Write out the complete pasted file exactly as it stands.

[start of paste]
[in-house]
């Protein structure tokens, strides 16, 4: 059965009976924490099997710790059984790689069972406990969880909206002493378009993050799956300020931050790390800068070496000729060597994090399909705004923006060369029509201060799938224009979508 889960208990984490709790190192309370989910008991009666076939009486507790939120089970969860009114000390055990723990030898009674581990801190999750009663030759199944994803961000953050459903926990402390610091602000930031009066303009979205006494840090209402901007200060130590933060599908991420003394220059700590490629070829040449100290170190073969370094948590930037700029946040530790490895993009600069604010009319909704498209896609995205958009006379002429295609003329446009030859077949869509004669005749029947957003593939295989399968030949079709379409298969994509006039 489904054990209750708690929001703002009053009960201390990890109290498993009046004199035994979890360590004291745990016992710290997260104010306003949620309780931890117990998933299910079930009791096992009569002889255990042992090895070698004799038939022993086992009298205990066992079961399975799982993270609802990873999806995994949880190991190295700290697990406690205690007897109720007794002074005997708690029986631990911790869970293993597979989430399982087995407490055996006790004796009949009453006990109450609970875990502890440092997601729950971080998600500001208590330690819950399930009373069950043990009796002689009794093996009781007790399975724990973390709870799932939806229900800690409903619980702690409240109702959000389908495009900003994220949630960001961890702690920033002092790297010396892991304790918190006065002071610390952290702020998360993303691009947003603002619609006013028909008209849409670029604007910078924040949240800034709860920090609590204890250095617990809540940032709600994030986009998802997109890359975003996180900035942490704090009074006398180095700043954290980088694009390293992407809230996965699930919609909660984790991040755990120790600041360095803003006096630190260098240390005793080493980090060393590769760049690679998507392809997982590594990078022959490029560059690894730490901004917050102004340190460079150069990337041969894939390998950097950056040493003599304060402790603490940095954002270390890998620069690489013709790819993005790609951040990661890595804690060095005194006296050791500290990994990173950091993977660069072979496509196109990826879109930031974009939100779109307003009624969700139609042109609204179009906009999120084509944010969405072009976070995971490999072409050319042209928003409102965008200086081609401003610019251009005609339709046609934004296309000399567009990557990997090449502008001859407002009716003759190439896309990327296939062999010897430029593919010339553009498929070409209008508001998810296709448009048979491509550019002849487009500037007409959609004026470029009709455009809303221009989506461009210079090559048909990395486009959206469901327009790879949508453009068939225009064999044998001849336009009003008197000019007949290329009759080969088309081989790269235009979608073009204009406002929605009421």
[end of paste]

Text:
[in-house]
């Protein structure tokens, strides 16, 4: 059965009976924490099997710790059984790689069972406990969880909206002493378009993050799956300020931050790390800068070496000729060597994090399909705004923006060369029509201060799938224009979508 889960208990984490709790190192309370989910008991009666076939009486507790939120089970969860009114000390055990723990030898009674581990801190999750009663030759199944994803961000953050459903926990402390610091602000930031009066303009979205006494840090209402901007200060130590933060599908991420003394220059700590490629070829040449100290170190073969370094948590930037700029946040530790490895993009600069604010009319909704498209896609995205958009006379002429295609003329446009030859077949869509004669005749029947957003593939295989399968030949079709379409298969994509006039 489904054990209750708690929001703002009053009960201390990890109290498993009046004199035994979890360590004291745990016992710290997260104010306003949620309780931890117990998933299910079930009791096992009569002889255990042992090895070698004799038939022993086992009298205990066992079961399975799982993270609802990873999806995994949880190991190295700290697990406690205690007897109720007794002074005997708690029986631990911790869970293993597979989430399982087995407490055996006790004796009949009453006990109450609970875990502890440092997601729950971080998600500001208590330690819950399930009373069950043990009796002689009794093996009781007790399975724990973390709870799932939806229900800690409903619980702690409240109702959000389908495009900003994220949630960001961890702690920033002092790297010396892991304790918190006065002071610390952290702020998360993303691009947003603002619609006013028909008209849409670029604007910078924040949240800034709860920090609590204890250095617990809540940032709600994030986009998802997109890359975003996180900035942490704090009074006398180095700043954290980088694009390293992407809230996965699930919609909660984790991040755990120790600041360095803003006096630190260098240390005793080493980090060393590769760049690679998507392809997982590594990078022959490029560059690894730490901004917050102004340190460079150069990337041969894939390998950097950056040493003599304060402790603490940095954002270390890998620069690489013709790819993005790609951040990661890595804690060095005194006296050791500290990994990173950091993977660069072979496509196109990826879109930031974009939100779109307003009624969700139609042109609204179009906009999120084509944010969405072009976070995971490999072409050319042209928003409102965008200086081609401003610019251009005609339709046609934004296309000399567009990557990997090449502008001859407002009716003759190439896309990327296939062999010897430029593919010339553009498929070409209008508001998810296709448009048979491509550019002849487009500037007409959609004026470029009709455009809303221009989506461009210079090559048909990395486009959206469901327009790879949508453009068939225009064999044998001849336009009003008197000019007949290329009759080969088309081989790269235009979608073009204009406002929605009421």